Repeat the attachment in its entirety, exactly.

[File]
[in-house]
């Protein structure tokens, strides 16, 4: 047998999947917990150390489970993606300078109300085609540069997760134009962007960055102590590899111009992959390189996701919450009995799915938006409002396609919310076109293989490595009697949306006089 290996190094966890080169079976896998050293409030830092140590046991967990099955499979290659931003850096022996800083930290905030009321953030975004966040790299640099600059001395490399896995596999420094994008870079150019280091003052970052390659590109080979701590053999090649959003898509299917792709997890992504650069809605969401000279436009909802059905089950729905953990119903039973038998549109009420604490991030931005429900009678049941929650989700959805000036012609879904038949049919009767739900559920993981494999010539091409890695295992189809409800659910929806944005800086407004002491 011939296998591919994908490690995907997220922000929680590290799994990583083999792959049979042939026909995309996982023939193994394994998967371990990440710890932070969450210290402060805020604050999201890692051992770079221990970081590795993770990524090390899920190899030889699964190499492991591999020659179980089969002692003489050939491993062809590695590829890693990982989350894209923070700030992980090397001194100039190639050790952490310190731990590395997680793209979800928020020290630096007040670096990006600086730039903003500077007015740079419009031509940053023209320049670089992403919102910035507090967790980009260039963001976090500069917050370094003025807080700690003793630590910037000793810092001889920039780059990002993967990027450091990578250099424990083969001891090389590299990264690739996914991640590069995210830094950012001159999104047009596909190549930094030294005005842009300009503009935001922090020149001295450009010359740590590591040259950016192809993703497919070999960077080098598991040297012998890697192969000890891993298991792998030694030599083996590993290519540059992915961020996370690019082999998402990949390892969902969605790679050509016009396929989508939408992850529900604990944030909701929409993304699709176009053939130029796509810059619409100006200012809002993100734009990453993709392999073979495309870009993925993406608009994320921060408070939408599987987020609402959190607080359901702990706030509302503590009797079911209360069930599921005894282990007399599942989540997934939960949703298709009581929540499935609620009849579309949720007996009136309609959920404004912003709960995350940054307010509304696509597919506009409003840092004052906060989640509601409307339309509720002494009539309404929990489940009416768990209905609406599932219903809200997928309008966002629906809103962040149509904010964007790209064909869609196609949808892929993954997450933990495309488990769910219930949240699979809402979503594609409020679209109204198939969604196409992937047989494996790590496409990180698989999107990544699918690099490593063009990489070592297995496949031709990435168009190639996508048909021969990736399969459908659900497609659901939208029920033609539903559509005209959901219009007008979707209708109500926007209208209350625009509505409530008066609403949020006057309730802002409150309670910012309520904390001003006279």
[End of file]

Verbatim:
[in-house]
């Protein structure tokens, strides 16, 4: 047998999947917990150390489970993606300078109300085609540069997760134009962007960055102590590899111009992959390189996701919450009995799915938006409002396609919310076109293989490595009697949306006089 290996190094966890080169079976896998050293409030830092140590046991967990099955499979290659931003850096022996800083930290905030009321953030975004966040790299640099600059001395490399896995596999420094994008870079150019280091003052970052390659590109080979701590053999090649959003898509299917792709997890992504650069809605969401000279436009909802059905089950729905953990119903039973038998549109009420604490991030931005429900009678049941929650989700959805000036012609879904038949049919009767739900559920993981494999010539091409890695295992189809409800659910929806944005800086407004002491 011939296998591919994908490690995907997220922000929680590290799994990583083999792959049979042939026909995309996982023939193994394994998967371990990440710890932070969450210290402060805020604050999201890692051992770079221990970081590795993770990524090390899920190899030889699964190499492991591999020659179980089969002692003489050939491993062809590695590829890693990982989350894209923070700030992980090397001194100039190639050790952490310190731990590395997680793209979800928020020290630096007040670096990006600086730039903003500077007015740079419009031509940053023209320049670089992403919102910035507090967790980009260039963001976090500069917050370094003025807080700690003793630590910037000793810092001889920039780059990002993967990027450091990578250099424990083969001891090389590299990264690739996914991640590069995210830094950012001159999104047009596909190549930094030294005005842009300009503009935001922090020149001295450009010359740590590591040259950016192809993703497919070999960077080098598991040297012998890697192969000890891993298991792998030694030599083996590993290519540059992915961020996370690019082999998402990949390892969902969605790679050509016009396929989508939408992850529900604990944030909701929409993304699709176009053939130029796509810059619409100006200012809002993100734009990453993709392999073979495309870009993925993406608009994320921060408070939408599987987020609402959190607080359901702990706030509302503590009797079911209360069930599921005894282990007399599942989540997934939960949703298709009581929540499935609620009849579309949720007996009136309609959920404004912003709960995350940054307010509304696509597919506009409003840092004052906060989640509601409307339309509720002494009539309404929990489940009416768990209905609406599932219903809200997928309008966002629906809103962040149509904010964007790209064909869609196609949808892929993954997450933990495309488990769910219930949240699979809402979503594609409020679209109204198939969604196409992937047989494996790590496409990180698989999107990544699918690099490593063009990489070592297995496949031709990435168009190639996508048909021969990736399969459908659900497609659901939208029920033609539903559509005209959901219009007008979707209708109500926007209208209350625009509505409530008066609403949020006057309730802002409150309670910012309520904390001003006279």